Luckily there are some things that you can do when experiencing IBS diarrhea urgency to help calm your system until you can safely make your way to a bathroom.

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How To Calm An Anxious Stomach: The Brain

Ever wonder why you get butterflies in your stomach before doing something stressful? Or why you feel like your stomach is tied in knots after an argument? Ever had a meeting with a toilet that went longer than expected and it wasnt caused by anything you ate? Stomach problems are one of the most common symptoms of stress and anxiety.

Researchers have identified a powerful connection between the gut and the brain. Like the brain, the gut is full of nerves. It contains the largest area of nerves outside the brain with the digestive tract and the brain sharing many of the same nerve connections.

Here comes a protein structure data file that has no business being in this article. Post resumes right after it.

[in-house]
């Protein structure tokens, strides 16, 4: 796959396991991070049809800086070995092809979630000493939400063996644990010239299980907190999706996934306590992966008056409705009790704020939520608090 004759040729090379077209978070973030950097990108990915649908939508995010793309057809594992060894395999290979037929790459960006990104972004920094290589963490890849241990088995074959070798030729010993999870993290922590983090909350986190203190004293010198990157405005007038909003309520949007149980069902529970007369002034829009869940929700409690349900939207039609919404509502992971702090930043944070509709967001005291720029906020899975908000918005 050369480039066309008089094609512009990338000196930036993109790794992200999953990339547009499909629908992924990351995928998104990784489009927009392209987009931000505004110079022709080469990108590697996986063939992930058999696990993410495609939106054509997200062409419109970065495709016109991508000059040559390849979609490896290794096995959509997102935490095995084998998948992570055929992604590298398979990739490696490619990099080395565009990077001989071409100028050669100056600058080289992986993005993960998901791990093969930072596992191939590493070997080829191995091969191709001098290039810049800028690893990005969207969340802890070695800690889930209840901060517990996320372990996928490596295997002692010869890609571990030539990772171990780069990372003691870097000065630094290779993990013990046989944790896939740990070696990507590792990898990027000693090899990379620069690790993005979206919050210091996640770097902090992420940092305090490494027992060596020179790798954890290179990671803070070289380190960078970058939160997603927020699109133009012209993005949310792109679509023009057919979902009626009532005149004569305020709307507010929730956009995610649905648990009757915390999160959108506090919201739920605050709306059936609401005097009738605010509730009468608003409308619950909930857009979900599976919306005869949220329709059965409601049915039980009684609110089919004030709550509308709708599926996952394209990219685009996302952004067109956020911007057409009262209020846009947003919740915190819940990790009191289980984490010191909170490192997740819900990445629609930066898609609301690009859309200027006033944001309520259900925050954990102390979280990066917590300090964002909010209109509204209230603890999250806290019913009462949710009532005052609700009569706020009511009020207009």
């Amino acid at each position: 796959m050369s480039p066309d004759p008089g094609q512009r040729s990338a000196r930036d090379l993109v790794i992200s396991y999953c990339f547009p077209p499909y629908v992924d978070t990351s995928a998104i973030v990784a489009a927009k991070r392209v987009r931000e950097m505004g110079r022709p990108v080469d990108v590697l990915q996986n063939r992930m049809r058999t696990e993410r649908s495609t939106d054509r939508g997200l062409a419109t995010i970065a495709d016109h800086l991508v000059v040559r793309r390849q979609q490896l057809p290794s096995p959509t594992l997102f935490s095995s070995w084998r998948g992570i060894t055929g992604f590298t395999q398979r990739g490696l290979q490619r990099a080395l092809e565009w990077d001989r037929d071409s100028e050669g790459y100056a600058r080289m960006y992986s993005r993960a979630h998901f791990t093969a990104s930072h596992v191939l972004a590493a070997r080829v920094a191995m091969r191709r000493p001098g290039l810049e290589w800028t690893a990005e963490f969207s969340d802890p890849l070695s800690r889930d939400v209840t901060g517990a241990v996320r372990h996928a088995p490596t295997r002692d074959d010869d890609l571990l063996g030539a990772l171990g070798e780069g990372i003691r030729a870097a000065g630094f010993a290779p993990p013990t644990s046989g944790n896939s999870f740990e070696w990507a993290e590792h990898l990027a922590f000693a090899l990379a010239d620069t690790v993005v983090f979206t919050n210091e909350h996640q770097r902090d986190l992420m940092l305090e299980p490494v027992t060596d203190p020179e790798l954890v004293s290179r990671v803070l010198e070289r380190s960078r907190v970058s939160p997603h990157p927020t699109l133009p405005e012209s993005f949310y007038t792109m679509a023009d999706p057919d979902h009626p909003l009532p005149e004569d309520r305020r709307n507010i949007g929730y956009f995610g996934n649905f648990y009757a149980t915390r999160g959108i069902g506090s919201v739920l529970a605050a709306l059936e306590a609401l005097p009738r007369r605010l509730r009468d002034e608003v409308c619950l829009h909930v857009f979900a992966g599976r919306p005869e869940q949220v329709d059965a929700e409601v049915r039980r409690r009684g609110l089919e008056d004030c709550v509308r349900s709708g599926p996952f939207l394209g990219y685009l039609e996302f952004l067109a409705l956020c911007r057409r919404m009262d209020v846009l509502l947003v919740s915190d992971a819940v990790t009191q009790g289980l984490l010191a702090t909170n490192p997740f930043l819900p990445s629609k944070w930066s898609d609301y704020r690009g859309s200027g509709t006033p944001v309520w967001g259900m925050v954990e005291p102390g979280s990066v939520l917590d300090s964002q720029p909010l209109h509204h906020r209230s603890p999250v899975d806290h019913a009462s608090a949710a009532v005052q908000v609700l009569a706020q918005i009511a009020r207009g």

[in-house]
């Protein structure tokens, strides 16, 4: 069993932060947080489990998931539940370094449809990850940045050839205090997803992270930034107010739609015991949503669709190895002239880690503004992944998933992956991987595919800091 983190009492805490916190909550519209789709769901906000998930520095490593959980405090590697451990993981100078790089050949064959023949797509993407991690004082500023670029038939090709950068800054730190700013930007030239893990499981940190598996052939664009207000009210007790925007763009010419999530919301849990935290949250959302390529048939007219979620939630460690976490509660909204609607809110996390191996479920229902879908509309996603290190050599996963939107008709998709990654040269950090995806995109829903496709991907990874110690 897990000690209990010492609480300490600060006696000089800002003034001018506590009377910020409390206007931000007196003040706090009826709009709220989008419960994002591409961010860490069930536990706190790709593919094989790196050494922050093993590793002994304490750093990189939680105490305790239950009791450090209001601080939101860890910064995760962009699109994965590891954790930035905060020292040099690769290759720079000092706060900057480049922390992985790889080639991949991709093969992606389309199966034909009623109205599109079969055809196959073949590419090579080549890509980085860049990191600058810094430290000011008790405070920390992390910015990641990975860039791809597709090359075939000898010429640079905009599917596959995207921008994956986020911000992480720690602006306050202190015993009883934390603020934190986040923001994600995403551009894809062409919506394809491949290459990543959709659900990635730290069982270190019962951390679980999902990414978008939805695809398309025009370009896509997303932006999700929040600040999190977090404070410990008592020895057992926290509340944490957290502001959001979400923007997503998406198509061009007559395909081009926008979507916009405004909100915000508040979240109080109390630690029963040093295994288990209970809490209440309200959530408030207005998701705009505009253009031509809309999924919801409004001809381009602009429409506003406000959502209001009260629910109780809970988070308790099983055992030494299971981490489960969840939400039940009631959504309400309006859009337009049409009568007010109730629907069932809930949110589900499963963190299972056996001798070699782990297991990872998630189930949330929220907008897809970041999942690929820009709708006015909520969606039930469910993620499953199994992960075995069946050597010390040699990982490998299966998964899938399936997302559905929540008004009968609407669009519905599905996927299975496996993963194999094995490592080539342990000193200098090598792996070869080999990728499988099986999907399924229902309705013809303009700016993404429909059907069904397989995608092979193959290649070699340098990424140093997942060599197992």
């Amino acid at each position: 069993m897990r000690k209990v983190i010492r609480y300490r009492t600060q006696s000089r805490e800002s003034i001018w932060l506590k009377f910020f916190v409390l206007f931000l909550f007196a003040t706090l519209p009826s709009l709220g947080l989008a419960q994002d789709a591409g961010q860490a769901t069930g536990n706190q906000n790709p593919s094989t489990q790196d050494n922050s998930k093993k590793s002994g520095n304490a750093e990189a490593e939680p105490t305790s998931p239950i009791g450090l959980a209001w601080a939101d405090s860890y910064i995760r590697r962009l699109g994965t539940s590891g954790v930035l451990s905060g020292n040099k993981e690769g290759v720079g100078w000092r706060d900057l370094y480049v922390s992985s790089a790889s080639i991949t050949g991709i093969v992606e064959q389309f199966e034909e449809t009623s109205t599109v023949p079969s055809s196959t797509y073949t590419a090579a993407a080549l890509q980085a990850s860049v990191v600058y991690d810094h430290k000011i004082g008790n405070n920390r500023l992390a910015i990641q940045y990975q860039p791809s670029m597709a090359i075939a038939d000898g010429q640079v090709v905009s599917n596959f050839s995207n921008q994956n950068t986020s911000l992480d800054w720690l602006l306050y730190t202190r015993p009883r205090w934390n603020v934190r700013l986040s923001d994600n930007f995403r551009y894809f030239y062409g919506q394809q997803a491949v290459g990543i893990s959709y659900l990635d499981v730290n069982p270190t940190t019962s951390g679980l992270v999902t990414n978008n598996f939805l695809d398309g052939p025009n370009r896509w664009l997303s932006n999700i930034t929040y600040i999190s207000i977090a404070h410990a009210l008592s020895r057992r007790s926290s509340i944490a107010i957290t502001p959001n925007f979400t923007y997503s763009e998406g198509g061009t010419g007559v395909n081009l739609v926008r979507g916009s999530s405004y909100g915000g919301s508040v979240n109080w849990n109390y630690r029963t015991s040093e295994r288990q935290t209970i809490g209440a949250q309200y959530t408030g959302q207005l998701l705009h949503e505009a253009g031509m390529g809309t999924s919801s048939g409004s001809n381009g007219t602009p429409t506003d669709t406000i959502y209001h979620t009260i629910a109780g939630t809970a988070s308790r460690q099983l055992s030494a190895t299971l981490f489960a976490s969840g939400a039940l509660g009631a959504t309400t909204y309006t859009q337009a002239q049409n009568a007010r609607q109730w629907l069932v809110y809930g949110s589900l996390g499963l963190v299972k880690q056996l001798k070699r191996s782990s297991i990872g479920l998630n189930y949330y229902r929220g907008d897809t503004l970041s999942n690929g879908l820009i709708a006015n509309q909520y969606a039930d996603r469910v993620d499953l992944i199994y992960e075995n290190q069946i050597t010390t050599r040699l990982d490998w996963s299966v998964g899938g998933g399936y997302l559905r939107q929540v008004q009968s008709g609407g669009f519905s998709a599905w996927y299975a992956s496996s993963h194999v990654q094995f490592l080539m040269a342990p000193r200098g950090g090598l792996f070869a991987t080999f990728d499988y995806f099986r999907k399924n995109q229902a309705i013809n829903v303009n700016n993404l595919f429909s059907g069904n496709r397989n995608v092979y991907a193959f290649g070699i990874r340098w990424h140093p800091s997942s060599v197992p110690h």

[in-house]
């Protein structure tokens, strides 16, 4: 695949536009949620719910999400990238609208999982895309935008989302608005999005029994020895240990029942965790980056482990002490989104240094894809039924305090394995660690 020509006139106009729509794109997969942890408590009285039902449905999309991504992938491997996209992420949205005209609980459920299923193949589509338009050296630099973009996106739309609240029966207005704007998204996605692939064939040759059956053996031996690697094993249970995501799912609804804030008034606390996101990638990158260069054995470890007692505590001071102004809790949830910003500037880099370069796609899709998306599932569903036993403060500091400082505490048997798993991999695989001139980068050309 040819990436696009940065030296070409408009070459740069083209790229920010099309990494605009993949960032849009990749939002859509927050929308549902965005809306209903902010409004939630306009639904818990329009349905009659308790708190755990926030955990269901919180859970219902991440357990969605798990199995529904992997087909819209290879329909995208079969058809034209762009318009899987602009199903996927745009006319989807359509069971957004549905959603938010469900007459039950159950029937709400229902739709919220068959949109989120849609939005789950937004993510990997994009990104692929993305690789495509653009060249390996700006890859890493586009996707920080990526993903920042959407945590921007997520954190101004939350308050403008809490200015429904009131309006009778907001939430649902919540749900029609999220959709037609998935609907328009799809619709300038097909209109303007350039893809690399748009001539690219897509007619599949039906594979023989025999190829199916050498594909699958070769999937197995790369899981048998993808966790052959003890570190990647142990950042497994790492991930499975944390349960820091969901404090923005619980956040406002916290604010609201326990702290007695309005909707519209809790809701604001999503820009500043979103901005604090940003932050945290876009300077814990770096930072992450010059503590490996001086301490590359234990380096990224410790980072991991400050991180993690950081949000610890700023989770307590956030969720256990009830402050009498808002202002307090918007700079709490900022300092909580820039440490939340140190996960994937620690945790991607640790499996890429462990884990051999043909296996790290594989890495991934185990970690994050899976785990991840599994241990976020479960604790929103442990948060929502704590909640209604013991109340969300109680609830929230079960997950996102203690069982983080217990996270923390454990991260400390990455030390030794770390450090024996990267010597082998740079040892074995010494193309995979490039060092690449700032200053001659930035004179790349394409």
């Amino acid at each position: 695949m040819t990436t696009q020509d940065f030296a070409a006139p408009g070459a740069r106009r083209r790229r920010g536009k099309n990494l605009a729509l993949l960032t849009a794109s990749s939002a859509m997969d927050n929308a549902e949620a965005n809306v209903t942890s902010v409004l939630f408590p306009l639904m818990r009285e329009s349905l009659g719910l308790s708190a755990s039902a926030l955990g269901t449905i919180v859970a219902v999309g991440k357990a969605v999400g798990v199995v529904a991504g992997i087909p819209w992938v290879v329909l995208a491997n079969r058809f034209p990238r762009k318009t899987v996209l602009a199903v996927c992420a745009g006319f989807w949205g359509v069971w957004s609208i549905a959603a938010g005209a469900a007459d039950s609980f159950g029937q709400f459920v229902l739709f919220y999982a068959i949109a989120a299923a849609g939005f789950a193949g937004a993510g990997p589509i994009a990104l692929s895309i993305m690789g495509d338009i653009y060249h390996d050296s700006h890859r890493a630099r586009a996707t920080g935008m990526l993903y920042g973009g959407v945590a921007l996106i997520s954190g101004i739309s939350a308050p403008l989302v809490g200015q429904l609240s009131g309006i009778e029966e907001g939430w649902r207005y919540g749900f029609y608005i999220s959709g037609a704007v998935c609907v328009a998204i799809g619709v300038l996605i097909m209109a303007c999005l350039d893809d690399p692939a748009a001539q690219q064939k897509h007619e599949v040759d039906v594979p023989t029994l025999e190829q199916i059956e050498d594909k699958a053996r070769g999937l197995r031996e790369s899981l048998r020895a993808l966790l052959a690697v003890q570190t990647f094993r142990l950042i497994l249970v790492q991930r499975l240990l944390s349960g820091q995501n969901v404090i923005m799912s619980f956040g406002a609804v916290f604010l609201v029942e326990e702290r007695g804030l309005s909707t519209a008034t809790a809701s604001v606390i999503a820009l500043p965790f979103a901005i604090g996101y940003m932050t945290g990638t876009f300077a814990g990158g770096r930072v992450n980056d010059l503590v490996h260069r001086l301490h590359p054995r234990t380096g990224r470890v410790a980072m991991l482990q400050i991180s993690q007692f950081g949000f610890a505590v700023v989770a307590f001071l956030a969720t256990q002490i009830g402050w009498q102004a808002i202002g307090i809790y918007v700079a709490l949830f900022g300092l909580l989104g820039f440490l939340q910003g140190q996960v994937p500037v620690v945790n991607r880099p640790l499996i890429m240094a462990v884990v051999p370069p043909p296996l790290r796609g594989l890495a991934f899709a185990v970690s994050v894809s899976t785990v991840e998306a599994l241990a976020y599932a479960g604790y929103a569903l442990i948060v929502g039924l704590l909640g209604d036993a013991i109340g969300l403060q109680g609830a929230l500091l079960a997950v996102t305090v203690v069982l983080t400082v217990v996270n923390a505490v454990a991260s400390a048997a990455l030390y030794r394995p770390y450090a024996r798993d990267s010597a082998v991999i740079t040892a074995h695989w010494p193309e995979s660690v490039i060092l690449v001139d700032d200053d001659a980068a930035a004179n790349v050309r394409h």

Whether its a single nerve-wracking event or chronic worry and stress over time, stress can exact a physical toll on your digestive system. When you are anxious, some of the hormones and chemicals released by your body enter your digestive tract, where they interfere with digestion. They have a negative effect on your gut flora and decrease antibody production. The resulting chemical imbalance can cause a number of gastrointestinal conditions.

Common stress-related gut symptoms and conditions include:

  • indigestion
  • Irritable Bowel Syndrome
  • and peptic ulcers

Six Tips for Reducing Stress and Anxiety

  • Although stress is a normal part of life and impossible to avoid, there is good news. You can manage your stress so that it reduces its impact on your stomach. Here are six tips that can help you reduce stress AND the related tummy troubles.